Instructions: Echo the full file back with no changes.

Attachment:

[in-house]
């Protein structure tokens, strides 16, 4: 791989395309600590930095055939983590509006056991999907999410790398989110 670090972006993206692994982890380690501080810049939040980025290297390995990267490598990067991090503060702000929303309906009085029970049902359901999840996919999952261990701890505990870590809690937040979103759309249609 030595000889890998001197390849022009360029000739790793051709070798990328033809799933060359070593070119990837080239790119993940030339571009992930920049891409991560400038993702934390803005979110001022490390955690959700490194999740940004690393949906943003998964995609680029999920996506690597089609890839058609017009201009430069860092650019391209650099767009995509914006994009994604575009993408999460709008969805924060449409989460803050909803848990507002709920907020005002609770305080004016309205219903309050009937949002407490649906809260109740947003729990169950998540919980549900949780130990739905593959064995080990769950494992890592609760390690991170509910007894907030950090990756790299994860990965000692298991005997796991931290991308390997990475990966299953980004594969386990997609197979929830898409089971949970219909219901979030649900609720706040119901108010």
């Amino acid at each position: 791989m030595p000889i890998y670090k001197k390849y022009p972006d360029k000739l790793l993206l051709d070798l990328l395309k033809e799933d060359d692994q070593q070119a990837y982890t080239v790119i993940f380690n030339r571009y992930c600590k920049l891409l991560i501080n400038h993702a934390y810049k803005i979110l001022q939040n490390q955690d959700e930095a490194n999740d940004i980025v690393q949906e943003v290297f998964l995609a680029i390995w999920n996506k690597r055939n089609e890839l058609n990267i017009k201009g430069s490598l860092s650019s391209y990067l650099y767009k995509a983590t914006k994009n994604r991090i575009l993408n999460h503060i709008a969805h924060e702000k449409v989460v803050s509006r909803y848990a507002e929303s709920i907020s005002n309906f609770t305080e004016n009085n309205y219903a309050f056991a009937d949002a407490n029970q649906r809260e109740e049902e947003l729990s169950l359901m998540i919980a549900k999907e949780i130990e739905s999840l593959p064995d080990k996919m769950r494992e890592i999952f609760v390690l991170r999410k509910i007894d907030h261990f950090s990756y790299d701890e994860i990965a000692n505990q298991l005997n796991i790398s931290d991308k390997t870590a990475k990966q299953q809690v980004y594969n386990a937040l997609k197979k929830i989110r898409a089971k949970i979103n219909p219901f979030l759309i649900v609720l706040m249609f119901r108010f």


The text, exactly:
[in-house]
């Protein structure tokens, strides 16, 4: 791989395309600590930095055939983590509006056991999907999410790398989110 670090972006993206692994982890380690501080810049939040980025290297390995990267490598990067991090503060702000929303309906009085029970049902359901999840996919999952261990701890505990870590809690937040979103759309249609 030595000889890998001197390849022009360029000739790793051709070798990328033809799933060359070593070119990837080239790119993940030339571009992930920049891409991560400038993702934390803005979110001022490390955690959700490194999740940004690393949906943003998964995609680029999920996506690597089609890839058609017009201009430069860092650019391209650099767009995509914006994009994604575009993408999460709008969805924060449409989460803050909803848990507002709920907020005002609770305080004016309205219903309050009937949002407490649906809260109740947003729990169950998540919980549900949780130990739905593959064995080990769950494992890592609760390690991170509910007894907030950090990756790299994860990965000692298991005997796991931290991308390997990475990966299953980004594969386990997609197979929830898409089971949970219909219901979030649900609720706040119901108010």
């Amino acid at each position: 791989m030595p000889i890998y670090k001197k390849y022009p972006d360029k000739l790793l993206l051709d070798l990328l395309k033809e799933d060359d692994q070593q070119a990837y982890t080239v790119i993940f380690n030339r571009y992930c600590k920049l891409l991560i501080n400038h993702a934390y810049k803005i979110l001022q939040n490390q955690d959700e930095a490194n999740d940004i980025v690393q949906e943003v290297f998964l995609a680029i390995w999920n996506k690597r055939n089609e890839l058609n990267i017009k201009g430069s490598l860092s650019s391209y990067l650099y767009k995509a983590t914006k994009n994604r991090i575009l993408n999460h503060i709008a969805h924060e702000k449409v989460v803050s509006r909803y848990a507002e929303s709920i907020s005002n309906f609770t305080e004016n009085n309205y219903a309050f056991a009937d949002a407490n029970q649906r809260e109740e049902e947003l729990s169950l359901m998540i919980a549900k999907e949780i130990e739905s999840l593959p064995d080990k996919m769950r494992e890592i999952f609760v390690l991170r999410k509910i007894d907030h261990f950090s990756y790299d701890e994860i990965a000692n505990q298991l005997n796991i790398s931290d991308k390997t870590a990475k990966q299953q809690v980004y594969n386990a937040l997609k197979k929830i989110r898409a089971k949970i979103n219909p219901f979030l759309i649900v609720l706040m249609f119901r108010f």